In gardening, the term “dormancy” refers to a perennial plant’s state of temporary metabolic inactivity or minimal activity. Plumeria generally goes dormant in response to adverse growing conditions, such as during the cold winter months when daylight is shortest and temps are below 50 degrees. Dormancy can also happen during a period of intense heat or drought. It’s important to remember that plants don’t die at this time, but are simply in suspended animation. While the leaves may fall off and above-ground foliage may look like it just a dead stick, life still lurks in the roots and core of the plumeria. The term “dormancy” isn’t often used to describe annual plants with a life cycle of a single growing season. Their biology does not include the mechanism for going dormant.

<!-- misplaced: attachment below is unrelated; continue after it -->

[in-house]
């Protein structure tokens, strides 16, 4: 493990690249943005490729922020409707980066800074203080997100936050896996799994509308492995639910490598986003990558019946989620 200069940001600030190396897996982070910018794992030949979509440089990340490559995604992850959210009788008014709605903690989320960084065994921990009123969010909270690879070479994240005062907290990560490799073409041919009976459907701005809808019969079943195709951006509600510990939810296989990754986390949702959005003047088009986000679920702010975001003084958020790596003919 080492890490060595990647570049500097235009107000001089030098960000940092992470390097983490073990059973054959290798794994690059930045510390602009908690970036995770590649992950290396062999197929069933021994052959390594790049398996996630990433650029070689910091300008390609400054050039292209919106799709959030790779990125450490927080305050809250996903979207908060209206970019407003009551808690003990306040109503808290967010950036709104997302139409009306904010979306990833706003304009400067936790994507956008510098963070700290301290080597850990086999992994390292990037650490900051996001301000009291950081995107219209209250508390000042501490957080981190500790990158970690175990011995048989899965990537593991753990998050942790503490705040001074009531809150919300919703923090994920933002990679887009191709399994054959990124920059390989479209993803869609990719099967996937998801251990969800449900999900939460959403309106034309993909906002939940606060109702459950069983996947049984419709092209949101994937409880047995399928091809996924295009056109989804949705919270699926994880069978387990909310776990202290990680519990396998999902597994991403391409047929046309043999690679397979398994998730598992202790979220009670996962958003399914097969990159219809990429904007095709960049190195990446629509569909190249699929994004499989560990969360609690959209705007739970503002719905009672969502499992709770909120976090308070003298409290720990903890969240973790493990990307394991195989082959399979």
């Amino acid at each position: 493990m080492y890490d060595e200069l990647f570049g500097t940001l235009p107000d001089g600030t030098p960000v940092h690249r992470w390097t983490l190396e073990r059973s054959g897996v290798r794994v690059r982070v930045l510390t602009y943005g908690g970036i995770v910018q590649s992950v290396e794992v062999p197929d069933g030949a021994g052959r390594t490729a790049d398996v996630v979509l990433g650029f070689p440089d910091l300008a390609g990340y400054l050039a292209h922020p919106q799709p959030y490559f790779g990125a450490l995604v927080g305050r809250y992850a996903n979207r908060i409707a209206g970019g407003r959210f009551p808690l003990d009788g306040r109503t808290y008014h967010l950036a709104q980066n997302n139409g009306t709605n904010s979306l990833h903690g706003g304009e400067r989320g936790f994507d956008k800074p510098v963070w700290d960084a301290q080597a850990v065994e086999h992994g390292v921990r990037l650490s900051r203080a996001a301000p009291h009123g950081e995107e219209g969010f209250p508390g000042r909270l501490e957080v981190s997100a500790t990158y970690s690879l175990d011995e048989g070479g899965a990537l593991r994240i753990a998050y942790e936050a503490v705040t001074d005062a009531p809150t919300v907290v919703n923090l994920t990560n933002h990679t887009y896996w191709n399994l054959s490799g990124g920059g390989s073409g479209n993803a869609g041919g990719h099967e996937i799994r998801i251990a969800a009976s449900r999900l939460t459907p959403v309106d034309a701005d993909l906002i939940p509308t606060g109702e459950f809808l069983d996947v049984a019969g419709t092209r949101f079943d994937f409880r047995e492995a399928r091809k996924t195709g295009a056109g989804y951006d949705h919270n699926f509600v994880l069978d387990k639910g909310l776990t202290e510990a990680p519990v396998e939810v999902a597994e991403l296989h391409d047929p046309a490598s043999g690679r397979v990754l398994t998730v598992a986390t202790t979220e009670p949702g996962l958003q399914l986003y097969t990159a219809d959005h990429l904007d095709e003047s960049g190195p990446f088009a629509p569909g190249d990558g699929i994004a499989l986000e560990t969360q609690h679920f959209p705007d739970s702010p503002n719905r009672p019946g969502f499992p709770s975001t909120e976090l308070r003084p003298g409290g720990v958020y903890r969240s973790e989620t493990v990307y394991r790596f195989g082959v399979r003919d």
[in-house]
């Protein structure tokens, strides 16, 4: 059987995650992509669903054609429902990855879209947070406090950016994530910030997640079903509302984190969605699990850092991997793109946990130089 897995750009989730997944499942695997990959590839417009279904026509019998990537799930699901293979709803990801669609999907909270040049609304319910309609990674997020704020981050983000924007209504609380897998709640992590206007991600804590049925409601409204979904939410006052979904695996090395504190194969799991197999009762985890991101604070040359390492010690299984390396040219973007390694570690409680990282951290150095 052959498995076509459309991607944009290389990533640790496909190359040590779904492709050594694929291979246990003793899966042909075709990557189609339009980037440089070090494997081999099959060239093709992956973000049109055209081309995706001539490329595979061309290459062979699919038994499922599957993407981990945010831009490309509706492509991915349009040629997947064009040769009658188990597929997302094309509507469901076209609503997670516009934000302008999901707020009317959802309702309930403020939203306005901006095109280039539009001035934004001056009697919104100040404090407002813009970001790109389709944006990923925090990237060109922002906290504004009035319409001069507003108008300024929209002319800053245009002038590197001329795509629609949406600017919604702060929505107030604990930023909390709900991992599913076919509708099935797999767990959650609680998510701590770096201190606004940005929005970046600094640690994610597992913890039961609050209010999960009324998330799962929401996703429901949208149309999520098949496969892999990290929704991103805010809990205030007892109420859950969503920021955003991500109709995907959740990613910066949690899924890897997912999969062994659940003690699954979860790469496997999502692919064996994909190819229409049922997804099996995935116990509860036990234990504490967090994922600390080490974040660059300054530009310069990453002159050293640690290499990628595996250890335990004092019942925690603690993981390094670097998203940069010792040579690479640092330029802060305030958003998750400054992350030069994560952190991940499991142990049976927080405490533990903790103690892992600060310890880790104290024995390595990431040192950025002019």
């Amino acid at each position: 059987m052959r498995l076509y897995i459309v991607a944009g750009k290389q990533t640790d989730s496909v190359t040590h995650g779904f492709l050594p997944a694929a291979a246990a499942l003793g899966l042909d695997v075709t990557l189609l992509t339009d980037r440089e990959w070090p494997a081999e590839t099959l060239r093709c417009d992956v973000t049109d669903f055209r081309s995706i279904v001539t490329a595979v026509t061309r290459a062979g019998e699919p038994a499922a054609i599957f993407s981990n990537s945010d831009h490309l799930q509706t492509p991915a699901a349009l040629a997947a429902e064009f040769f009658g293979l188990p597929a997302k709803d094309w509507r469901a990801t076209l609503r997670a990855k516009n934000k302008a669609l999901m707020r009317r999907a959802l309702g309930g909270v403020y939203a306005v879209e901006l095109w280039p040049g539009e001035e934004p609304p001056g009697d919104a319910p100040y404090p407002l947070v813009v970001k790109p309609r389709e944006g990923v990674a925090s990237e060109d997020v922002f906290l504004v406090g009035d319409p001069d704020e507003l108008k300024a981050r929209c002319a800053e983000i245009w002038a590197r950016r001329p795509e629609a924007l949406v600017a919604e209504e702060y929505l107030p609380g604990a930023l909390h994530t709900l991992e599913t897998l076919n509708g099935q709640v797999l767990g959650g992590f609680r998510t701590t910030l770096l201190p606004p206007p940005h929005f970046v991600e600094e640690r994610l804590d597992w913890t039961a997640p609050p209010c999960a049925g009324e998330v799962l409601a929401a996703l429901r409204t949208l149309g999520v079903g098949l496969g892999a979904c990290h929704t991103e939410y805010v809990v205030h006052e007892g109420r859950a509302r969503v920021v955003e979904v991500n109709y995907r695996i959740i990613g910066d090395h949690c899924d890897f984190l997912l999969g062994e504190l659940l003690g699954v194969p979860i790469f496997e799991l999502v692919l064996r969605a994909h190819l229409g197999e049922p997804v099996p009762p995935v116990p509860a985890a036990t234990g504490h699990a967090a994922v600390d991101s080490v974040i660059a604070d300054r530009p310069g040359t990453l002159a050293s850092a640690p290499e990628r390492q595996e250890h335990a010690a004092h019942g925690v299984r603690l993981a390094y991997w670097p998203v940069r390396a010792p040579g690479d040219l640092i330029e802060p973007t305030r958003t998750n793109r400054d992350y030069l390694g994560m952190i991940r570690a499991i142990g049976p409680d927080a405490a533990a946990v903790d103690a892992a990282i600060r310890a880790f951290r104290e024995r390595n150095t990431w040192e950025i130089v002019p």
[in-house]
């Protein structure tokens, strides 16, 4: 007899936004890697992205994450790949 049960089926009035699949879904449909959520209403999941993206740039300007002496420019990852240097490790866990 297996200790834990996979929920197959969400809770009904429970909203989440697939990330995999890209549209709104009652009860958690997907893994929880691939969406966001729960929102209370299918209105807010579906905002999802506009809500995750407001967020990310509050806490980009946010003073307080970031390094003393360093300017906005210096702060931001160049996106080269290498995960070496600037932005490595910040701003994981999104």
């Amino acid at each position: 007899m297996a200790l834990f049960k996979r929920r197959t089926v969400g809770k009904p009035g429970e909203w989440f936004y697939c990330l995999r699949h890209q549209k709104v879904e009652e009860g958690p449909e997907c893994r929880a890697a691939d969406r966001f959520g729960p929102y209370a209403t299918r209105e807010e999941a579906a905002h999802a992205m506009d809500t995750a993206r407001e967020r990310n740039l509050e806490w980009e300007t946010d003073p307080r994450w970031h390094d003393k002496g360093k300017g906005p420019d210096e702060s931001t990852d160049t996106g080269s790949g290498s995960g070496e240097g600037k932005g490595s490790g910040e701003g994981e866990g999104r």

During dormancy, plumeria
A period in which a plumeria does not grow, awaiting necessary environmental conditions such as temperature, moisture, nutrient availability, etc.
A state of quiet, but temporary inaction.
Quiet and inactive rest fullness. A state when organisms are in unfavorable conditions, and slow down their metabolic processes to a minimum to retain resources until conditions are more favorable. Plants may do this when their is a lack of water, while animals, such as the garden dormouse, hibernate, which is also a form of dormancy.